Description: After over a decade, Sophia Loren has made a spectacular comeback on the big screen, her grace and brilliance, as always, shining above everything else.
Director: Edoardo Ponti
Main cast: Sophia Loren as Madame Rosa, Ibrahima Gueye as Momo
RT score: 9.4
IMDb rating: 6.9
Where to watch: Netflix
The movie THE LIFE AHEAD is based on Romain Gary’s 1975 book, The Life Before, and it exhibits a story about an elderly Holocaust survivor and ex-prostitute, Madame Rosa who takes in the children of local sex workers and immigrants who have either abandoned their child or do not have time to take care of them. She reluctantly takes in, a young immigrant named Momo, after the boy snatches her bag in the market.
Despite the vast difference in age and culture, the two bond in an extraordinary way, revealing the story of Madame Rosa’s past and how it molded her to what she has become to this day. The role of Madame Rosa is inhibited by the Oscar-winning actress Sophia Loren whereas Momo, excellently performed by Ibrahima Gueye.
At 86, Sophia Loren has returned to the big screen along with her Co-Star Ibrahima Gueye in her son, Edoardo Ponti’s film. Since the film is a remake of 1977’s “Madame Rosa,” the story is quite predictable, but even over the years, the grace and genius of Ms. Loren have not faded even a bit. She and her little co-star, together have truly proved that age is not a factor to define talent.
Here’s how Sophia Loren has continued to outshine in her son’s movie ‘The Life After’ bringing in all her rich experience, meticulous hard work, and timeless grace.
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THE LIFE AHEAD: The Story
The storyline is based on Romain Gary’s 1975 book, The Life Before Us which is already adapted once before, in 1977’s “Madame Rosa,” starring Simone Signoret. Tedoardo Ponti does the remake of the same This is the story of a former sex worker and Holocaust survivor, who now runs a crèche at her apartment, where she looks after children. Babu and Losif are among two of those children.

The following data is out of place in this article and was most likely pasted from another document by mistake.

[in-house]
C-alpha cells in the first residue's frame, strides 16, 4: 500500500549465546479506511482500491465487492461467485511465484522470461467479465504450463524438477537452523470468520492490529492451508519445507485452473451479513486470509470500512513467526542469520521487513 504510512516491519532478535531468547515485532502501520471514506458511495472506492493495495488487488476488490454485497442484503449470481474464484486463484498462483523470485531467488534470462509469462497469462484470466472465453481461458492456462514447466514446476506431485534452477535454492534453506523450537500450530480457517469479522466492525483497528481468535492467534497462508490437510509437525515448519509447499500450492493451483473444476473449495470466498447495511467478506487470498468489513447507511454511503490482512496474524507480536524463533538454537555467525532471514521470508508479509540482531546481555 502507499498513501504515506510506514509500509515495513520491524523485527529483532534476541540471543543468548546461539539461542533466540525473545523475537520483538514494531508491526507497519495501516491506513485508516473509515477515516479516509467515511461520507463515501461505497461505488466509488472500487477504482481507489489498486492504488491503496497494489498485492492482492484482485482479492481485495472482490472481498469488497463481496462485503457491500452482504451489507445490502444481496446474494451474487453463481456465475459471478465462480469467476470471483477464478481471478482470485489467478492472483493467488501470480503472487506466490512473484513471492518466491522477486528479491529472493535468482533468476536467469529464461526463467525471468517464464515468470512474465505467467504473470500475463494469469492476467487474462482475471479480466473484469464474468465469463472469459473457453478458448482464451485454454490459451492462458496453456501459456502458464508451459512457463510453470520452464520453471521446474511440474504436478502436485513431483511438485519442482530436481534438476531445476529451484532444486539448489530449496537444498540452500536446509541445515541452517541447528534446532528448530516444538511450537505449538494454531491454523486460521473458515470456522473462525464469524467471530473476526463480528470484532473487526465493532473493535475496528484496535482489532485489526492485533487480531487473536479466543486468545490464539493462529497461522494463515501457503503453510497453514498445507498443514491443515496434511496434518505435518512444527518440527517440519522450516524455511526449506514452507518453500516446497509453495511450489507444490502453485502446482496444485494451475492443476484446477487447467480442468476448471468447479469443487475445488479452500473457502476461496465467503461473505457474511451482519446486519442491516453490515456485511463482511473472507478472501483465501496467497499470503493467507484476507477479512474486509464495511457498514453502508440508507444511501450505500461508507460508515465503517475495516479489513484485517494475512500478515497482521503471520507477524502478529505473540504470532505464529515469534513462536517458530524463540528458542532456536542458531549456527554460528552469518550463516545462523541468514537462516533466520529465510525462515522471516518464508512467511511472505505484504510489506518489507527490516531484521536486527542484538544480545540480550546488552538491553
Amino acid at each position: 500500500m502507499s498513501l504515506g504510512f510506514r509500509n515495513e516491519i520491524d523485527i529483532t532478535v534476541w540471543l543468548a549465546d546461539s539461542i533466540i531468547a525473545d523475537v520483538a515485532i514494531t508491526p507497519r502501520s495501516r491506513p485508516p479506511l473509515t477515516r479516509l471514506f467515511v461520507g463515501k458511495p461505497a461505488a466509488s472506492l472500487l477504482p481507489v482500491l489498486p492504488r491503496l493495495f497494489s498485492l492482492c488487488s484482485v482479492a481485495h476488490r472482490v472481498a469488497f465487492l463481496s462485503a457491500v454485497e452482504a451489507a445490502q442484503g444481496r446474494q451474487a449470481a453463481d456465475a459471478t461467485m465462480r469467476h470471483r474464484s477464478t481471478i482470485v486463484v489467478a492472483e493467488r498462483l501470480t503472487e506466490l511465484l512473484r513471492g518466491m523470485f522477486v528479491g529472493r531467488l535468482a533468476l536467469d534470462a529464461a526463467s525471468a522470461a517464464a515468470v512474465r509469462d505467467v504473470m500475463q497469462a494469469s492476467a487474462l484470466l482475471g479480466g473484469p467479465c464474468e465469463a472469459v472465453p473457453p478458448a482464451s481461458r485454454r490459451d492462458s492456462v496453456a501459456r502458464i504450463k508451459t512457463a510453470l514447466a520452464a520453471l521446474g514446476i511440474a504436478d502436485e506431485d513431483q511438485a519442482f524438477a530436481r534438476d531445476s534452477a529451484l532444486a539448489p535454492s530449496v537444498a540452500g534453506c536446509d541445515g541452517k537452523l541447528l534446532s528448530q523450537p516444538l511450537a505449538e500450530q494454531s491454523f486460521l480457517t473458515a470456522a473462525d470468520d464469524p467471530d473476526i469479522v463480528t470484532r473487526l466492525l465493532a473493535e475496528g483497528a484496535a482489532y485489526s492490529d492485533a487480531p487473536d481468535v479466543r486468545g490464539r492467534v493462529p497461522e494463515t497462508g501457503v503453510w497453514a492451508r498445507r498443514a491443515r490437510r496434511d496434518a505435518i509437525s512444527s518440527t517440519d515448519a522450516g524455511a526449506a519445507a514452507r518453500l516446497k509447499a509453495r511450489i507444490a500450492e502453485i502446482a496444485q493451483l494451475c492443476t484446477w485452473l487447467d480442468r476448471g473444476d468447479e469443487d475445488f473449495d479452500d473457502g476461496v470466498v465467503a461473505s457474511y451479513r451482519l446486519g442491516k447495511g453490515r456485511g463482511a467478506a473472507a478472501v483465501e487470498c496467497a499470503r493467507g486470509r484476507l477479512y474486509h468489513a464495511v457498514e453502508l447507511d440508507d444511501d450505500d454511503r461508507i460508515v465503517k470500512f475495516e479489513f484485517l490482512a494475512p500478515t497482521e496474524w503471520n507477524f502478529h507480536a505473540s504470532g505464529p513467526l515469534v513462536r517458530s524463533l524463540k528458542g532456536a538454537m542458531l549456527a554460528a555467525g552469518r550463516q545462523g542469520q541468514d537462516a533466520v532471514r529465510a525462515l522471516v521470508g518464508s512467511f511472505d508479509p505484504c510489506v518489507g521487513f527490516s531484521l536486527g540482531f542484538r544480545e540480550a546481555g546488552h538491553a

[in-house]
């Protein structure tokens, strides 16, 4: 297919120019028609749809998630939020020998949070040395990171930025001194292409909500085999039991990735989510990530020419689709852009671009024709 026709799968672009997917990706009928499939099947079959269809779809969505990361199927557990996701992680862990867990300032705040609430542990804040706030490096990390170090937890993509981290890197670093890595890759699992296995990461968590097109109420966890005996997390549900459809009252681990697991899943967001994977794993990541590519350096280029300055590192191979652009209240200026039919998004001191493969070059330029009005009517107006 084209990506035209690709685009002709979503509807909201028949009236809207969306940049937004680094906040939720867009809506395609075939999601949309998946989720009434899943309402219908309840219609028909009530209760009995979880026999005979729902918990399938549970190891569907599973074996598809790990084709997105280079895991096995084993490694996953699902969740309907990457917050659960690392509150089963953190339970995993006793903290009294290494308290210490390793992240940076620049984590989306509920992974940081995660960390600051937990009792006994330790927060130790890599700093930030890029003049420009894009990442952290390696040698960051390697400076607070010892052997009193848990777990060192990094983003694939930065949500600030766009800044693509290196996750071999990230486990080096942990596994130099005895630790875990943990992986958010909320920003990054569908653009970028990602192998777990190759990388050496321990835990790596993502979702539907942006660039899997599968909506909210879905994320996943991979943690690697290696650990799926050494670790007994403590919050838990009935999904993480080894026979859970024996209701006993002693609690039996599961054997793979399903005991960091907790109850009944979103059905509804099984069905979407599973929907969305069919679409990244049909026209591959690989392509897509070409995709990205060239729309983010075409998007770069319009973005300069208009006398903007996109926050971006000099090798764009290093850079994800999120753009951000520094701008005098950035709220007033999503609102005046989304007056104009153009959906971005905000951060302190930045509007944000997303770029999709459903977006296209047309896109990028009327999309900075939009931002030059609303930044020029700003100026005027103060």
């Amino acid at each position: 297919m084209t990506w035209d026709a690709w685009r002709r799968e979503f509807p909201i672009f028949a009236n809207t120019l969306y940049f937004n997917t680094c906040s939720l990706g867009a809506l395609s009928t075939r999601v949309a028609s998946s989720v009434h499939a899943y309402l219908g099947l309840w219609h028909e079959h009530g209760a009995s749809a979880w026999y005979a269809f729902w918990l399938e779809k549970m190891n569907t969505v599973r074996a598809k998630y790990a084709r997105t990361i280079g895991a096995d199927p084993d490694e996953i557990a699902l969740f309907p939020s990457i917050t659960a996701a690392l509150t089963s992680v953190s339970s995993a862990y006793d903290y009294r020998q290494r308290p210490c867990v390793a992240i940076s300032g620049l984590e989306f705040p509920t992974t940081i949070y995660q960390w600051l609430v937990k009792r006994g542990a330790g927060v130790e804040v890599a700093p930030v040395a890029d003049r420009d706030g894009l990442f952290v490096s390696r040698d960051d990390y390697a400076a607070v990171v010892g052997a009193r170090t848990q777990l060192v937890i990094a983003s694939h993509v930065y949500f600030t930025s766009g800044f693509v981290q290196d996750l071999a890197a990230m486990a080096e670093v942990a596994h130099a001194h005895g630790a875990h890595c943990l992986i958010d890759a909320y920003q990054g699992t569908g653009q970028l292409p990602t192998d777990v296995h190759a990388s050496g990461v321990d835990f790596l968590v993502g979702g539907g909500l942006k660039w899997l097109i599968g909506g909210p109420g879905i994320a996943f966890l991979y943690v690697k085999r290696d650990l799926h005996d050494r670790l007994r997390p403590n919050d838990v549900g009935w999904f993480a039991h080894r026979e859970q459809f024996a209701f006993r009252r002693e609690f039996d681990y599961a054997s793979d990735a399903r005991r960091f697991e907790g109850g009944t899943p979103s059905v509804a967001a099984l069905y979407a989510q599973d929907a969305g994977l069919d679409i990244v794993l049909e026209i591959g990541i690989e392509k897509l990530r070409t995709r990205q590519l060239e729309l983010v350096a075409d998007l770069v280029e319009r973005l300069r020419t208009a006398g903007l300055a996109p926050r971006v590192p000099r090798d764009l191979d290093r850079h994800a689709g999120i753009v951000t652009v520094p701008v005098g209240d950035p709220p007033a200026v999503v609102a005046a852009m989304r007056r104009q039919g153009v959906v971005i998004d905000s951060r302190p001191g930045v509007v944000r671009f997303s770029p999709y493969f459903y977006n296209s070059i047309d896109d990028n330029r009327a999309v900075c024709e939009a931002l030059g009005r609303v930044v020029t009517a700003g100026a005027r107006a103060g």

Babu’s mother, Lola (played by Abril Zamora, a trans actress) is a prostitute who lives downstairs and is a very old and close friend of Madame Rosa. Lola was, as Momo informs us in voiceover, once a middleweight boxing champion, and so everyone “respected her … because if they didn’t she’d bash their faces.” The relationship created by Loren and Zamora is beautiful. You can feel the history between these two women. She picks up her toddler after work. Iosif’s mother, an immigrant, was supposed to pick him up in a week but hasn’t turned up in months.
Into Madame Rosa’s apartment comes Momo, short for Mohamed, and 14-year-old Ibrahima Gueye plays him. Momo is a Muslim refugee from Senegal, although he has no memory of his home country. His father killed his mother because she refused to work as a prostitute herself. Momo is a crude and hoodlum kid with a hard shell. When Momo moves in, angry with the world and his tough past, stubborn, and impulsive, there is friction between him and Madame Rosa. Each proudly defiant in their way. Not to mention, Madame Rosa’s exasperation at not being able to control Momo’s activities on the street or at home.
But with her failing health, Momo manages to slip out in the nights to sell drugs to his list of fast-expanding clients. It is only when he spots her one-night walking downstairs to a bunker, that he realizes that there is more to her than what meets the eye. But Madame Rosa is not a fool. She beguiles a local store-owner (played by Babak Karimi, familiar from his work in Asghar Farhadi’s “A Separation” and “The Salesman”), to give Momo a job a couple of days a week.
This small community of people who have been living with Madame Rosa notices her starting to deteriorate with age. But in the end, it is to Momo Madame Rosa turns when she needs it. Momo comes into her life like a little guardian angel exactly when she needed someone. “You’re a little shit,” she says to him, “but I know you keep your word.”
Elegantly aging Madame Rosa
Loren’s role as Madame Rosa is very unpredictable and constantly fluctuates between caring and cranky, imperious and hilarious, strong and fragile. Life was not easy for her, it was crammed with hardships, and it is clearly visible in her face, her actions, but she is still capable of acts demanding tremendous generosity.